by Denis “Woodja” Flanigan, PhD
During the 1970s, when the gay community truly began to organize on a major scale, gay male sex was not about love—and it certainly wasn’t about monogamy.
Don’t get me wrong—love has been a part of the gay male experience at least since the formation of a gay male identity in the 1800s. Increasing acceptance of our sexuality has allowed us to think more about love as the consequences of living openly in a relationship (as opposed to engaging in furtive sexual encounters) has become less dangerous. Sex, however, has been the driving force of even a nascent gay male identity—on both the community and individual levels.
In the 1970s, gay liberation was largely about resisting the Judeo-Christian-influenced sex negativity that had become pervasive in the U.S. It celebrated promiscuity and dismissed the traditional marriage model. Of course, there were certainly guys who opposed this open sexuality (Larry Kramer and his book Faggots is probably the best known example), but they were the minority.
Even in the 1980s at the height of the AIDS crisis, the dominant message was to practice safe sex—not to stop having sex. Then in 1989, Marshall Kirk and Hunter Madsen’s book After the Ball: How America Will Conquer Its Fear and Hatred of Gays in the ’90s was published—and everything began to change.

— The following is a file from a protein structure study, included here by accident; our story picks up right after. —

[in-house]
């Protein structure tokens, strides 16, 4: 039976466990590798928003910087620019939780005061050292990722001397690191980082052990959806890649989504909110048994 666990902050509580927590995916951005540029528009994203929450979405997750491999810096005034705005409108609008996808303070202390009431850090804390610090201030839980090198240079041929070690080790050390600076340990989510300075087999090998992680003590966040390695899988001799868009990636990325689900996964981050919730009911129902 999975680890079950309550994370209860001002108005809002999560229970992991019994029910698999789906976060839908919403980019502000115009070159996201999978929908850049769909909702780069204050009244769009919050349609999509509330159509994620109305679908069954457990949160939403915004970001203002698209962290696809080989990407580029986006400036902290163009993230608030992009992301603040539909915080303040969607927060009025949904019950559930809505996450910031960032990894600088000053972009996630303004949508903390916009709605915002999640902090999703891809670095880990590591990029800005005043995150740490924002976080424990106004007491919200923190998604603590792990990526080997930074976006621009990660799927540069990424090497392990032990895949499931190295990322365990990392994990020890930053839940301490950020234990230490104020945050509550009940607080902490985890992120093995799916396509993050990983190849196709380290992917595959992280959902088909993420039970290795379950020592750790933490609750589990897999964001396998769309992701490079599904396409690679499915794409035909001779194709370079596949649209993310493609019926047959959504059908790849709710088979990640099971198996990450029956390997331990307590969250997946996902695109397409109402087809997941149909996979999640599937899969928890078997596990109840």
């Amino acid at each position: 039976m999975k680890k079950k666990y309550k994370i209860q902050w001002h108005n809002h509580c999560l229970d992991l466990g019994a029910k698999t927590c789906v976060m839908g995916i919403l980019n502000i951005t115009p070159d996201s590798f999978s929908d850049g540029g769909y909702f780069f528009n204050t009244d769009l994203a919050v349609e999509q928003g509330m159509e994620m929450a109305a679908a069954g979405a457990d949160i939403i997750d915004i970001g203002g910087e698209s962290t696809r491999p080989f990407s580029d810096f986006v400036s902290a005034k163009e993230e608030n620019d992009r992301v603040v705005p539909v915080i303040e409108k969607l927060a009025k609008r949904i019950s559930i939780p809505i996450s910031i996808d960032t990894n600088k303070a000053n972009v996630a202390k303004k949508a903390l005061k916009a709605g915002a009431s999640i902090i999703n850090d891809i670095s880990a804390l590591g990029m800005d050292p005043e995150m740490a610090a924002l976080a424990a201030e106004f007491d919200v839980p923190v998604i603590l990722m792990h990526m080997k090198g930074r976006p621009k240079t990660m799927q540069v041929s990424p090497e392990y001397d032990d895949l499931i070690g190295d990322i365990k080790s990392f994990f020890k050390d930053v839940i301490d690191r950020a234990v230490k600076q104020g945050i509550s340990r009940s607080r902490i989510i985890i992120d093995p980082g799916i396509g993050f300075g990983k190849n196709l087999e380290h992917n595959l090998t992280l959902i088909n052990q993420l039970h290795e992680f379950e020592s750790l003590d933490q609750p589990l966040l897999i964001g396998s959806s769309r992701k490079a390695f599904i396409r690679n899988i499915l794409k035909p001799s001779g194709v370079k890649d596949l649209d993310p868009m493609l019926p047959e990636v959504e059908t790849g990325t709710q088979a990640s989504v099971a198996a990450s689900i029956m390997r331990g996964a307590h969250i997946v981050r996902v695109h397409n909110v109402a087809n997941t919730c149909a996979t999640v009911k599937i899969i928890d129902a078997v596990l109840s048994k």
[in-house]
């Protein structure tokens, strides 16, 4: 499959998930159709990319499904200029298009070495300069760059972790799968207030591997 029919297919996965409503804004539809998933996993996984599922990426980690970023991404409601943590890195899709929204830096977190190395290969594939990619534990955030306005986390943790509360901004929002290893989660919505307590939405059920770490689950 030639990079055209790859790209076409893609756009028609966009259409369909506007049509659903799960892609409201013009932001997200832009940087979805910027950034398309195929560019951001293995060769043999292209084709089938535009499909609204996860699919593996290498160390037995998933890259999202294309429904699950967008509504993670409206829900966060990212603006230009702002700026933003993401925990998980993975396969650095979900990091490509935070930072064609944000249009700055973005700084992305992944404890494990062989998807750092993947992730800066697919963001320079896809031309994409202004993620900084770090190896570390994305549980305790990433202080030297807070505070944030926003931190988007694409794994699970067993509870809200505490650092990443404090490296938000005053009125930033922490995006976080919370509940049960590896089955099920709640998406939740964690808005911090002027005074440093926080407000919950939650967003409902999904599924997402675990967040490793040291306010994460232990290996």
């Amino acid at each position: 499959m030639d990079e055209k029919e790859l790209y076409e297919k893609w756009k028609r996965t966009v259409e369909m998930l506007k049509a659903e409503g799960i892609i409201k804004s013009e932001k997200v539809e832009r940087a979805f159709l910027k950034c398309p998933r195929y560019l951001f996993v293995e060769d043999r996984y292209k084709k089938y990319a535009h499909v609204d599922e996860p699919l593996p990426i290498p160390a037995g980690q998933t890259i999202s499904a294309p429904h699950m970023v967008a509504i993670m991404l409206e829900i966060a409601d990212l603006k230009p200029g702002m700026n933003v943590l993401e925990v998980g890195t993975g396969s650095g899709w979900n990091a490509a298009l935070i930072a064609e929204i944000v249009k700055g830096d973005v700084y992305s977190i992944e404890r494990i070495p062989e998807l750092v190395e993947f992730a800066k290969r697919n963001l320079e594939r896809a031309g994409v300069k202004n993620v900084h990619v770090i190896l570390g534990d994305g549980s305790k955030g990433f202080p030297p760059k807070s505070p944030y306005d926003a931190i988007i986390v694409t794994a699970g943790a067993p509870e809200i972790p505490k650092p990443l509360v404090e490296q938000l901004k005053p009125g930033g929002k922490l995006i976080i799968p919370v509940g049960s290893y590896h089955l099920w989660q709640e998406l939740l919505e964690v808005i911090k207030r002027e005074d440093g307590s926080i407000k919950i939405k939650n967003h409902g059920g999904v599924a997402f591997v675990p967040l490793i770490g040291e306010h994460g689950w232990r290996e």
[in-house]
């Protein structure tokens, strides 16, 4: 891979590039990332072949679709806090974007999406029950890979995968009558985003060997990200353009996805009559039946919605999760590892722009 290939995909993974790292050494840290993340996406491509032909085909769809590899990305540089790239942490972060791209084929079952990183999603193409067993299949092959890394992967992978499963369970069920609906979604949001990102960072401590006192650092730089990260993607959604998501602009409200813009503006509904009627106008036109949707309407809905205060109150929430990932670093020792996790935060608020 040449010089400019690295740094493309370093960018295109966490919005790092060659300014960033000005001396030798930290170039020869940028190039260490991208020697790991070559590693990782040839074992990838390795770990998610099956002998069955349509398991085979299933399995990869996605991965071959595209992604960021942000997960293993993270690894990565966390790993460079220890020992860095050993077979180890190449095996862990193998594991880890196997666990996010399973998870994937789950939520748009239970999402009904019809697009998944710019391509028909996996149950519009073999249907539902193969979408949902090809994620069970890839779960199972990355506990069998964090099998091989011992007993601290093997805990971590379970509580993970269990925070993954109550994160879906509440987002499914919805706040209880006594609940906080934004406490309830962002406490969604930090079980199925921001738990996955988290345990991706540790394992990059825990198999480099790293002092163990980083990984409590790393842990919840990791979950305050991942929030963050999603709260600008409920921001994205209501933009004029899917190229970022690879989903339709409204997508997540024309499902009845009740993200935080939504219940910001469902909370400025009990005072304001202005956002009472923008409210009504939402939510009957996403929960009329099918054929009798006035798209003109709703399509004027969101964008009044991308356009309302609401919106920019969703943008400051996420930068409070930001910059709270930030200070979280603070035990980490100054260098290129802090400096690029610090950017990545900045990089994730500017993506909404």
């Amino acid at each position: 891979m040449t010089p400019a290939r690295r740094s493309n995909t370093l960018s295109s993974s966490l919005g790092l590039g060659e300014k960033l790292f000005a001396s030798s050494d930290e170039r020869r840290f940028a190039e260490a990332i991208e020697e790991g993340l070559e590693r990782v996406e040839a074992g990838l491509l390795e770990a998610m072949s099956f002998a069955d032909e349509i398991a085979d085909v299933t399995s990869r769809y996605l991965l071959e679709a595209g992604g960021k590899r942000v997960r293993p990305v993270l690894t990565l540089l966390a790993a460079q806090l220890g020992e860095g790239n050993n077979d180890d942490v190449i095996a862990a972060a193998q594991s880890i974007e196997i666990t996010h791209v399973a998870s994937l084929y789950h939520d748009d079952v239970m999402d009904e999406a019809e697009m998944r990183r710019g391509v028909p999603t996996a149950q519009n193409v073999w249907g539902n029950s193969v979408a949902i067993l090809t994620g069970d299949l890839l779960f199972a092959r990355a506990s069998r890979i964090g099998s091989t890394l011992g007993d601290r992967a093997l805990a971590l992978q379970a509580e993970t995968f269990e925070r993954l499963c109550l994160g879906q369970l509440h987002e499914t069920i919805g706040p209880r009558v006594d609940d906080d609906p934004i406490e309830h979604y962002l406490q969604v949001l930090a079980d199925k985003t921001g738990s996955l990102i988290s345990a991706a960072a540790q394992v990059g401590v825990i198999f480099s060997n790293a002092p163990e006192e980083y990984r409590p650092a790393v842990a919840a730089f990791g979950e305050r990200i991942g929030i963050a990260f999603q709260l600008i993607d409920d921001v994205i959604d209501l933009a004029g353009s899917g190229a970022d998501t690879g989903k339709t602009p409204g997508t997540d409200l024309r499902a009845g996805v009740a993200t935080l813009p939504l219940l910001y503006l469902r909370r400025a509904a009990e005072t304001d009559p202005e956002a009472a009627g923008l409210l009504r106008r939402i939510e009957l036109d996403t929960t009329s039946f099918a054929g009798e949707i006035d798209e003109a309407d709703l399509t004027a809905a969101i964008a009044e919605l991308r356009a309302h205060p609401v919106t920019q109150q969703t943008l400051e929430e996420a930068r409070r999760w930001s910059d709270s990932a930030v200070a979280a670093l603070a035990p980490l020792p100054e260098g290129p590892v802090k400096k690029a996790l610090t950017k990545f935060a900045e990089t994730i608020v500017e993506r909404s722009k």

Kirk and Madsen argued in their book that if GLBs (transgenders were shunned in their vision) would present themselves as normal—as just like straight people—then heterosexual America would shrug off our differences and accept our sexuality. They promoted the “see, we are just like you” message in the LGBT rights movement. Of course, Kirk and Madsen were not the full force of this transformation, but they provided the architecture for it. In the midst of AIDS fear-mongering, we were susceptible to the temptation of acceptance—even if only on their terms rather than ours. Consequently, the sexual liberation of the ’70s and ’80s was driven underground again, as an emphasis on more hetero-acceptable monogamy emerged.